Are the connections between the nodes in Marlin network visible to all globally or just known locally?
We are currently experimenting with models that involve both open and closed topologies. The tradeoffs as far as I understand are:
- Easier to deanonymize
- Easier to inflict eclipse attacks
- If on-chain identities and IP addresses are linked, easier to bribe or grief victims as revenge
- Can not be sure if the network is really decentralized
- Security by obscurity
- Super nodes might exist undetected that can easily censor or partition the network
- Determined actors can figure connections anyway (for example, https://orbilu.uni.lu/bitstream/10993/42573/1/43.pdf, https://link.springer.com/chapter/10.1007%2F978-3-030-32101-7_32 – I think their presentation in Scaling Bitcoin goes over through these tradeoffs in detail)
Tools like CoinSpace already enable network scanning . I believe even TxProbe  uses the same. Preventing emergence of influential/super nodes in open networks is impossible. If a decentralized system assumes the existence of adversarial actors trying to get control over the network and/or makes running a node even marginally profitable, elements of centralization is more or less a given. Better to have them public rather than build a Maginot Line that can be easily breached by a determined actor.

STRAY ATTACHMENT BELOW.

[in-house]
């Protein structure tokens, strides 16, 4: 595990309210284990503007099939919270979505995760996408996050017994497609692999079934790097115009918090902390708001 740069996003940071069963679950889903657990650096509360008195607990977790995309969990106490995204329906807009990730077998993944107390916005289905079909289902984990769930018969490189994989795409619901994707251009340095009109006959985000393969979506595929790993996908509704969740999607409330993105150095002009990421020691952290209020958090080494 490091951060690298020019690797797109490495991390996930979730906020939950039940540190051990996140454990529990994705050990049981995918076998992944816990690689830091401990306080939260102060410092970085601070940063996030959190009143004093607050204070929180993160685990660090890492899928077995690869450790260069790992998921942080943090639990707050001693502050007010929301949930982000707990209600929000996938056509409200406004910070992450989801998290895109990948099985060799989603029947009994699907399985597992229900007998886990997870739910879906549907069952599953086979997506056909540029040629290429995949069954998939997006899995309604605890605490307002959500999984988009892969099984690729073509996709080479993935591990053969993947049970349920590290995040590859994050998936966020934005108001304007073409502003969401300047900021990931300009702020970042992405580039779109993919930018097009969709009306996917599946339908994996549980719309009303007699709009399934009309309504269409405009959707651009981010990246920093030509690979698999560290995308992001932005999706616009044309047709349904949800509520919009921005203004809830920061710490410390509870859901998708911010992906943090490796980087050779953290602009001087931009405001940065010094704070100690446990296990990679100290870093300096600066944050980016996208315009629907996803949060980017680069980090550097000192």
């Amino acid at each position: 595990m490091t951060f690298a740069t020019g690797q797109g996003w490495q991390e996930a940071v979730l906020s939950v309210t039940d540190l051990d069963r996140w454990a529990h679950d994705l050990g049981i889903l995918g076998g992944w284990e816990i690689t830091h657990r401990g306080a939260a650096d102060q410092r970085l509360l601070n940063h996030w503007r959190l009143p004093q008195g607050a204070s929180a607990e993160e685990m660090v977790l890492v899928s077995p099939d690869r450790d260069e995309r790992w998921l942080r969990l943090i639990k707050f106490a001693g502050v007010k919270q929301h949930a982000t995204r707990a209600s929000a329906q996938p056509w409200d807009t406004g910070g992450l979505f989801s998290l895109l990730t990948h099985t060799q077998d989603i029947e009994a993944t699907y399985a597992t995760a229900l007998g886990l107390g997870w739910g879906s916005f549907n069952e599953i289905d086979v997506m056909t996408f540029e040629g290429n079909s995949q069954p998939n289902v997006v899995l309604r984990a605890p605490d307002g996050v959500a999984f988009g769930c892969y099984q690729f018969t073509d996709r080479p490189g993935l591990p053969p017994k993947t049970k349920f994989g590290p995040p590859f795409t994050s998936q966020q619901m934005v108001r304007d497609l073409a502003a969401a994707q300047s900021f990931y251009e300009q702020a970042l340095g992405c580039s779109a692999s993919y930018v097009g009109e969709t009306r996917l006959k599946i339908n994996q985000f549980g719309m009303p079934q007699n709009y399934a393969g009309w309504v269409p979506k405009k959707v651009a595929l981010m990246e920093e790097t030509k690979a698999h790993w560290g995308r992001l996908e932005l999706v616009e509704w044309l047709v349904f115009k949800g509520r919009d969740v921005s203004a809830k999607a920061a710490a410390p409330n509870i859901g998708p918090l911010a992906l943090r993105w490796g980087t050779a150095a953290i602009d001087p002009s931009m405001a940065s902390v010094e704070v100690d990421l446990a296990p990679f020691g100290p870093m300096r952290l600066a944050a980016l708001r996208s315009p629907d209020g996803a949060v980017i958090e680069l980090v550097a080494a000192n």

In fact, Miller’s paper concludes with-
“We hope that the findings in this paper—that understanding topology can identify structural faults
to the broadcast—will encourage the Bitcoin community to evolve the protocol to explicitly support efficient topology discovery.”
I agree with whatever’s been shared above. I also like the question and think that there should be wider discussion on the topic. I suspect that a choice between structured and unstructured p2p networks would be of relevance too. Its astonishing how little is spoken about p2p networking while we work in the domain of p2p networks.
Another relevant work: http://dsn.tm.kit.edu/publications/files/323/bitcoin_timing_analysis_dsn.pdf